A pilot test of the scale was conducted to test the intelligibility and clarity of the set of items. It was distributed to a sample of 14 stroke survivors selected by snowball sampling. The content and wording of the items were then reviewed, with no need for modifications or misunderstandings of response.

Phase II. Validation of the scale

Finally, the scale was validated between June 2020 and May 2021, by consecutive and prospective probability sampling of stroke survivors attended by the neurovascular nursing clinic of the Hospital de Tortosa Verge de la Cinta (HTVC), Tarragona, Spain. We included men and women aged ≥ 18 years, with a diagnosis of stroke confirmed ≥ 2 months, presenting ≥ 1 modifiable risk factor, without severe neurological involvement (modified Rankin scale score of ≤ 2),15 who could read and write in Spanish, and had signed their informed consent for the study. All patients diagnosed with aphasia, cognitive impairment and with a diagnosis of another condition that could interfere with the execution of the study (psychiatric disorder, active cancer, etc.) were excluded.

The recommendations of Norman and Streiner were followed to calculate the sample size, who consider that there should be between 5 and 20 subjects for each item making up the scale. Therefore, the study sample comprised 58 stroke survivors who met the selection criteria.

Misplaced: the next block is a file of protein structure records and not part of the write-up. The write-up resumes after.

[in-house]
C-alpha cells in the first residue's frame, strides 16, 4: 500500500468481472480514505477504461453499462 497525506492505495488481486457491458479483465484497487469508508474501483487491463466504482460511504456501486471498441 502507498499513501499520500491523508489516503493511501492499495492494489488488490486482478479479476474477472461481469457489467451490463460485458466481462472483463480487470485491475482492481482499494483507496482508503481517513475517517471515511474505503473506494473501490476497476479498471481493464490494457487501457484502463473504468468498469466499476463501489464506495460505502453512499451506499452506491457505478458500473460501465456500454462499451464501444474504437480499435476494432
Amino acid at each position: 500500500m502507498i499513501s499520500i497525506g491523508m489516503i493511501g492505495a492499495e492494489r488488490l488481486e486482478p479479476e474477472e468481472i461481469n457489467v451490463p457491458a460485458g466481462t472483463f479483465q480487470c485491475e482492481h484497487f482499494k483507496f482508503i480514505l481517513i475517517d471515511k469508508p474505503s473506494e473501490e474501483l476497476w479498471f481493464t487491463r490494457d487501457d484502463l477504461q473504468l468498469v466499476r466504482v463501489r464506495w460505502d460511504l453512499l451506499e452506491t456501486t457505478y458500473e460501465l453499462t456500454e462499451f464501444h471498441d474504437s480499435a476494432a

The scale was administered by a nurse who was an expert in the management of patients with cerebral vascular disease, in the neurovascular clinic, by means of a clinical interview. Once the definitive version of the scale had been administered, the psychometric properties of reliability and validity were analysed. Content validity was determined to consolidate the various areas related to sleep and rest, nutrition and weight, social relationships, medication, quality of life, emotional well-being, self-image, pain and fatigue, analytical parameters, toxic habits, and physical activity. Currently, there is no measurement instrument in the Spanish language to help a person become aware of health behaviours through a coaching intervention. Therefore, criterion validity could not be analysed using a gold standard.

Ethical considerations

The study was approved by the Ethics and Drug Research Committee of the Institut d'Investigació Sanitària Pere Virgili (CEIm-IISPV) with code 174/2019. All procedures were performed in compliance with the principles of the 1964 Declaration of Helsinki and its subsequent modifications.17 All the participants signed the informed consent form.

Data analysis

The internal consistency of the scale was analysed by calculating reliability. Cronbach's alpha coefficient was used and a result between .70 and .90 was considered acceptable, while a value below .70 indicates a poor relationship between the items and a result above .90 is considered a reiteration of the items.16 In addition, the test-retest reliability and temporal stability of the scale were assessed, obtained after administering the questionnaire to the same population on two different occasions after a period of three weeks from the first completion, establishing an acceptable level of reliability with results above .70 in the test-retest correlation coefficient. Finally, the median score for each item of the instrument was calculated, as well as the 25th and 75th percentiles. Confirmatory factor analysis of the model showed the following fit indices: comparative fit index (CFI), Tucker-Lewis index (TLI), and root mean square error of approximation (RMSEA) with a confidence interval (CI) of 95%. The percentage of variance explained by each of the 11 items was also calculated.